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IN THE WORDS OF SMOKEY ROBINSON “You’d Better Shop Around.”
The so-called BIG THREE supermarkets have cut the price of their petrol following a fall in the wholesale cost of fuel
ASDA, Tesco and Sainsbury’s all announced either a cut of 2p a litre or an intention to, right across the country – a move that it is hoped will force the more traditional petrol stations to follow suit.
The AA broadly welcomed the move, but then urged other retailers to do the same, but quicker!.
“Unless the rest of the market reflects the lower cost, it’s a case of the same old story – prices up like a rocket, falling like a feather,” said AA’s head of public affairs Paul Watters. “Last week, our fuel price report pointed to a 4p drop in petrol wholesale prices working its way through the system,” Mr Watters said.
“UK average petrol pump prices reached a late summer high of around 140p a litre in mid-September and sat there for more than a fortnight. More than a month on, the average petrol price yesterday was down to only 138.70p a litre.”
In the meantime, diesel prices have also fallen; only by 1p a litre – but this reflects the fall in wholesale costs too!
Hopefully, as the AA said in their quote, the other petrol retailers follow suit – something that doesn’t always happen. In fact, the AA is currently in the process of providing information to the Office of Fair Trading (OFT) as part of the OFT’s ongoing investigation as to whether or not falls in the price of oil prices are being passed on to motorists.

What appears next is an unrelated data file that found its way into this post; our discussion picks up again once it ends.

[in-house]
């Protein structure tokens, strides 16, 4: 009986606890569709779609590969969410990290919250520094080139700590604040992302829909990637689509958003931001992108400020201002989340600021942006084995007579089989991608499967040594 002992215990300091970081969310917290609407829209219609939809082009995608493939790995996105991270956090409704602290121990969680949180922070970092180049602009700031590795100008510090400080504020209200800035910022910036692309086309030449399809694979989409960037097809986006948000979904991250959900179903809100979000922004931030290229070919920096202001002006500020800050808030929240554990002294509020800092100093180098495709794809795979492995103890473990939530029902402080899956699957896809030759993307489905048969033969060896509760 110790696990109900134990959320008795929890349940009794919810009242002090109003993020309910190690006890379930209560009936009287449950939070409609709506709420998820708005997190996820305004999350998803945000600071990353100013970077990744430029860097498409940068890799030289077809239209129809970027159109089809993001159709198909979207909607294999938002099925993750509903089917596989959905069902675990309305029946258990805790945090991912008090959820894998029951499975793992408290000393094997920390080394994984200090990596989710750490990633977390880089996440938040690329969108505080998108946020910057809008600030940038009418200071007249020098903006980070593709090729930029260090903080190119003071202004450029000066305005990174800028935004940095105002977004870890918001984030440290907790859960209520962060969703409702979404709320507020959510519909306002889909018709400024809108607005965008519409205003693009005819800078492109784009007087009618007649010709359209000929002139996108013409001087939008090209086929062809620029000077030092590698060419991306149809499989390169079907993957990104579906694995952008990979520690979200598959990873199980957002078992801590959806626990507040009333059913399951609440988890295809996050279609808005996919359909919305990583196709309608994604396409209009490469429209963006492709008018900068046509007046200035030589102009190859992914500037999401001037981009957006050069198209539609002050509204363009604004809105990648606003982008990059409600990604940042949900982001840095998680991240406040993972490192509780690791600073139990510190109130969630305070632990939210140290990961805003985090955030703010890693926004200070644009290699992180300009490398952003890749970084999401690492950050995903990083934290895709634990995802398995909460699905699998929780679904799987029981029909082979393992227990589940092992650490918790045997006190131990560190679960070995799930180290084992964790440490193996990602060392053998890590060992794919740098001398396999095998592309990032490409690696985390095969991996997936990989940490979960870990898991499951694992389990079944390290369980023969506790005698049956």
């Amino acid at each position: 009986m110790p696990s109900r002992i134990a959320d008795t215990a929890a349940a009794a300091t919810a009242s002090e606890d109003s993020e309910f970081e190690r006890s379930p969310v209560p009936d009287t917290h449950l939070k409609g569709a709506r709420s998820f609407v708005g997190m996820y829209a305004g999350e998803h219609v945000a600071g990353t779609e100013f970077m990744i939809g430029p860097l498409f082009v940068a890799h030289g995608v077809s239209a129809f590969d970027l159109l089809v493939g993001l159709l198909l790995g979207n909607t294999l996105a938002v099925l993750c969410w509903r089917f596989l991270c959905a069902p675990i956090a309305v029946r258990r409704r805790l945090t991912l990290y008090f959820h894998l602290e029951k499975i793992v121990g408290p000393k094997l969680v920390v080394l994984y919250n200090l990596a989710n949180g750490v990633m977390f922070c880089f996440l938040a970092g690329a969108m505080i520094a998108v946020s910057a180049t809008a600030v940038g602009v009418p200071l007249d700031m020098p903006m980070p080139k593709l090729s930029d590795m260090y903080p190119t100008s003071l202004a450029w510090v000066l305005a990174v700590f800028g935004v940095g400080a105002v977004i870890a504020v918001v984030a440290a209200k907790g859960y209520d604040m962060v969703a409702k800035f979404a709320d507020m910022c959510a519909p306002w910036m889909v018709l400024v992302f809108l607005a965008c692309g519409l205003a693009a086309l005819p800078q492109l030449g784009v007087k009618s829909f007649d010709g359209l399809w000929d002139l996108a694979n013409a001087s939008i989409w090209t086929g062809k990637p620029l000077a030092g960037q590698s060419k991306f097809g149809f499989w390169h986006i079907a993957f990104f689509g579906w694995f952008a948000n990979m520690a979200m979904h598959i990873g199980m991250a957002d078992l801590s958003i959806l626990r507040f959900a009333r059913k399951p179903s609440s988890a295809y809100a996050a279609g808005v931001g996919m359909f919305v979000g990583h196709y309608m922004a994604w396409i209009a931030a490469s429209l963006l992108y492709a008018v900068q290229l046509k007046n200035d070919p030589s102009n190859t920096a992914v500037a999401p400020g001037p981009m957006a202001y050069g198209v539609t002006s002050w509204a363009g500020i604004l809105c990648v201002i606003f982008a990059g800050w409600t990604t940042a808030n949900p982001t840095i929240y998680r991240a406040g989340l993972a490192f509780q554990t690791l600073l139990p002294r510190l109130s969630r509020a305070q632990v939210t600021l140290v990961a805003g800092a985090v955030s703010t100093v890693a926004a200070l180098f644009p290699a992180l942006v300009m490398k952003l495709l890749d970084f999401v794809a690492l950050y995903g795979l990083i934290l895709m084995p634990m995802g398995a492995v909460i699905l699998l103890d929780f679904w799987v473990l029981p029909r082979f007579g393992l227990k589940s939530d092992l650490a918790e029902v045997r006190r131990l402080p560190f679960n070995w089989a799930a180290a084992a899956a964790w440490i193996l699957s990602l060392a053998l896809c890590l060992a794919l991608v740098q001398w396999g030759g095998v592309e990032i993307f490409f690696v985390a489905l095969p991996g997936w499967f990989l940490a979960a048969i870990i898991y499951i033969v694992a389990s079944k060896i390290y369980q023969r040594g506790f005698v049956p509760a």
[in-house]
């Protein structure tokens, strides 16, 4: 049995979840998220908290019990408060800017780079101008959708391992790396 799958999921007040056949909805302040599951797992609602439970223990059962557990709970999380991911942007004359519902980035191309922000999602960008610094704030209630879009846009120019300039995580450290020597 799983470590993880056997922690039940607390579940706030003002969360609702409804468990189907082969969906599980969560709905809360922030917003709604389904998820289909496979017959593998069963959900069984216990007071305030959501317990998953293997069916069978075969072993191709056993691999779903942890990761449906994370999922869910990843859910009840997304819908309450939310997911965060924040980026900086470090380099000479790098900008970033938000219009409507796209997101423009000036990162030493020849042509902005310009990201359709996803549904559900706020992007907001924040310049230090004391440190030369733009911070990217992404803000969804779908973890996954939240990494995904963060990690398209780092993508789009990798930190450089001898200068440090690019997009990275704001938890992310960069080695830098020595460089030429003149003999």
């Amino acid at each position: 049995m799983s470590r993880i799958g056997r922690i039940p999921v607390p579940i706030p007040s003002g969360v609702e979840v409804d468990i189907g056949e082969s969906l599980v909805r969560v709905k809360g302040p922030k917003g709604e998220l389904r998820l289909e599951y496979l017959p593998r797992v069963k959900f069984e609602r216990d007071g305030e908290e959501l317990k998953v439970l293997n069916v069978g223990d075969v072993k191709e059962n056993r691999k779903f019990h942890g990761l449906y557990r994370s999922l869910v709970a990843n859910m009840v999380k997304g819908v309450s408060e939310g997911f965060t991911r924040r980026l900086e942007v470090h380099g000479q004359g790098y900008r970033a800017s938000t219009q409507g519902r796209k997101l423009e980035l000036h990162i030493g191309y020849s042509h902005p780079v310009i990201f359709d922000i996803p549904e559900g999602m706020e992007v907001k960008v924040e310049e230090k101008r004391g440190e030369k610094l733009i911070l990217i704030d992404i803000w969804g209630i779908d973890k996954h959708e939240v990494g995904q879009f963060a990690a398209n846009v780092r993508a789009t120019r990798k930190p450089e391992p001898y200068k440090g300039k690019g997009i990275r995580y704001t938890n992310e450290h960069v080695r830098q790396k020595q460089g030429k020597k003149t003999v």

Back in September, urged by the fact that between June 2007 and June 2012, petrol prices rose by 38% and diesel prices increased by 43%., the Office of Fair Trading (OFT) has “asked for the fuel industry, motoring groups and consumer bodies to provide information amid continuing concerns that drivers are paying too much.”
"We are keenly aware of continuing widespread concern about the pump price of petrol and diesel and we have heard a number of different claims about how the market is operating," said Claire Hart, a director at the OFT. "We have therefore decided to take a broad based look at this sector, to provide an opportunity for people to share their concerns and evidence with us. This will help us determine whether claims about competition problems are well-founded and whether any further action is warranted."
The OFT, which estimates the retail road fuels sector to be worth around £32bn, said it would publish its findings in January next year.